Moving on to Canada, the Globe & Mail is asking why we are hearing so little about the Comprehensive Economic and Trade Agreement (CETA), between Canada and the EU, Perplexing silence hangs over proposed Canada, E.U. trade pact contrasting the lack of public discussion with the (to our minds) very healthy debate over NAFTA. In a second article, Stephen Chase cites “The Trade Justice Network, a coalition of groups that includes the Council of Canadians and labour organizations, [which] say studies of the proposed CETA would result in between 28,000 and 150,000 lost jobs and increase drug costs by $2.8-billion. They warn it would also threaten buy-local purchasing policies in Canadian municipalities and utilities.” In our preoccupation with the assorted debt crises (and, of course the News of the World story), we seem to have overlooked this development, which appears to be Fast-tracked (couldn’t resist the play on the Minister’s name).
Another piece of news that may have been overlooked is the report from the Canadian Press that India is looking for Canadian partners to sell nuclear reactors in new markets, like Africa.
And finally, on the Canadian scene, RCI informs us that The Canadian Tourism Commission is launching a new campaign aimed at attracting visitors who don’t worry about how much money they spend on vacation. … the commission is highlighting nearly 50 unique and exotic experiences and adventures that fall outside of the norm. These include a buggy ride to photograph polar bears in Churchill, Manitoba, inching across a swinging suspension bridge over a ravine in British Columbia’s Mountains and tidal bore rafting on Nova Scotia’s Shubenacadie River. Unfortunately, we have been unable to find further details of the campaign (suggesting a certain lack of PR on the part of the CTC), however, we are sure that our intrepid Wednesday Nighters could suggest equally challenging typically Canadian experiences, starting with driving in and out of Montreal!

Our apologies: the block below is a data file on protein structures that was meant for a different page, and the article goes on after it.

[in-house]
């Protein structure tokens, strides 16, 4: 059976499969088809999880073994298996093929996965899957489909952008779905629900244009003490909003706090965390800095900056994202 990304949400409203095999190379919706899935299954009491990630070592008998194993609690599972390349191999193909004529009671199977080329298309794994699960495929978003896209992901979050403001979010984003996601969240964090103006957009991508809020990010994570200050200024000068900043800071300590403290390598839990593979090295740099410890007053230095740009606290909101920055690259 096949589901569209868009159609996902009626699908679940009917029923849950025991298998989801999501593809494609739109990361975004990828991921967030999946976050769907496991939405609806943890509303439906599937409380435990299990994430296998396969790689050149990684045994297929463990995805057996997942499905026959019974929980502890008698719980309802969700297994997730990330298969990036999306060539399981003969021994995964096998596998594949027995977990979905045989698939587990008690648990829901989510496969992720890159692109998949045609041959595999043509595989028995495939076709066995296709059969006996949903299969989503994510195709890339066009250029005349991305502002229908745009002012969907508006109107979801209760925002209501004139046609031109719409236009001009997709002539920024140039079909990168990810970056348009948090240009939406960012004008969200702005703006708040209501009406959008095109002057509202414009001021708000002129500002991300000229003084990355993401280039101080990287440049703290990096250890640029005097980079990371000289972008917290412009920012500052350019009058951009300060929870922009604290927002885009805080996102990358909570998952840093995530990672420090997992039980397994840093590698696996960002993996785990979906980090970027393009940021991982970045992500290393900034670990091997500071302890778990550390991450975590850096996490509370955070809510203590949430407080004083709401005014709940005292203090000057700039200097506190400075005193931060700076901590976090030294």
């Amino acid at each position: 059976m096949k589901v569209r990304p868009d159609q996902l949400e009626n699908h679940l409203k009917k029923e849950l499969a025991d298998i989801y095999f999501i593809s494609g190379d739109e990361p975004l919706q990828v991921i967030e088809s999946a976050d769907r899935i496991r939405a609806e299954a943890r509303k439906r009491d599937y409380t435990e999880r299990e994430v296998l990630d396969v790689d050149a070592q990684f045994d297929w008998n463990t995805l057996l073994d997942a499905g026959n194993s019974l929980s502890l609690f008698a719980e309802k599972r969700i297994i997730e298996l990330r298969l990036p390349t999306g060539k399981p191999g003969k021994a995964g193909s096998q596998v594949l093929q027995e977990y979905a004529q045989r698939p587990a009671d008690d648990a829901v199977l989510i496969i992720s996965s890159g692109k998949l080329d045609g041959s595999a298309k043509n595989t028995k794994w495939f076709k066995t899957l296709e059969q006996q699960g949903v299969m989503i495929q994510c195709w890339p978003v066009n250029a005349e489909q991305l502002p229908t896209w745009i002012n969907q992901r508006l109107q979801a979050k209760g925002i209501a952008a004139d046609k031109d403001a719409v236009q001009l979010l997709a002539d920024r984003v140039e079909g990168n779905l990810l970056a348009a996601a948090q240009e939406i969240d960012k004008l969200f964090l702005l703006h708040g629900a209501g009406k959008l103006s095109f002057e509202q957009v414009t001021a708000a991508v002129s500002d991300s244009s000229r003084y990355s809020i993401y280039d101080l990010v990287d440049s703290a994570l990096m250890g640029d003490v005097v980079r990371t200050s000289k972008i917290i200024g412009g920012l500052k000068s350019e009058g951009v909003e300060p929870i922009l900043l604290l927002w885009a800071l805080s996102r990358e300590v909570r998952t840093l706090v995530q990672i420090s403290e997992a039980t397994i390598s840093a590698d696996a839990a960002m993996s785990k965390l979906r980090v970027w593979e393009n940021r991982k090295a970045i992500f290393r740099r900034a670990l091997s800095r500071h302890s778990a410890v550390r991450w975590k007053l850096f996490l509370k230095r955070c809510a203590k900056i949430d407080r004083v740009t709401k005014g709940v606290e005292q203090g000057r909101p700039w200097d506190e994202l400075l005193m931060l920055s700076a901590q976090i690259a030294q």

We leave aside the Middle East and North Africa as the situation doesn’t appear to have changed greatly in any of the countries currently in turmoil, but, in the week in which we celebrate Nelson Mandela’s (93rd) birthday and the world is talking about Keeping Nelson Mandela’s legacy alive, we cannot ignore the devastating drought and consequent famine in the Horn of Africa. CBC’s Brian Stewart’s searing coverage Drought in the Horn of Africa, does the world still care? stands out, along with articles in several of the leading British papers (e.g. The Telegraph reprinted in the Ottawa Citizen), but either world resources are exhausted, or our ability to absorb the depths of the tragedy and the huge needs of the victims has simply run out. World Vision reports that “Half a million children affected by the drought in the Horn of Africa may be separated from their families and loved ones, increasing their vulnerability in the midst of what is being described as the worst humanitarian crisis in the world.” It would be a good thing if the members of the U.S. Congress – and many other politicians around the world were made to sit and watch the traumatising pictures of the suffering – maybe that would force them to put their petty politicking into perspective.
And so we come full circle on a sad and grim note.
But, we must maintain our tradition of offering a tidbit of off-beat news, so this week’s will be the revelation that “Young women across Russia have been called on to show their support for Vladimir Putin in an unusual way: by ripping off their clothes.” We will say no more, you can read the article.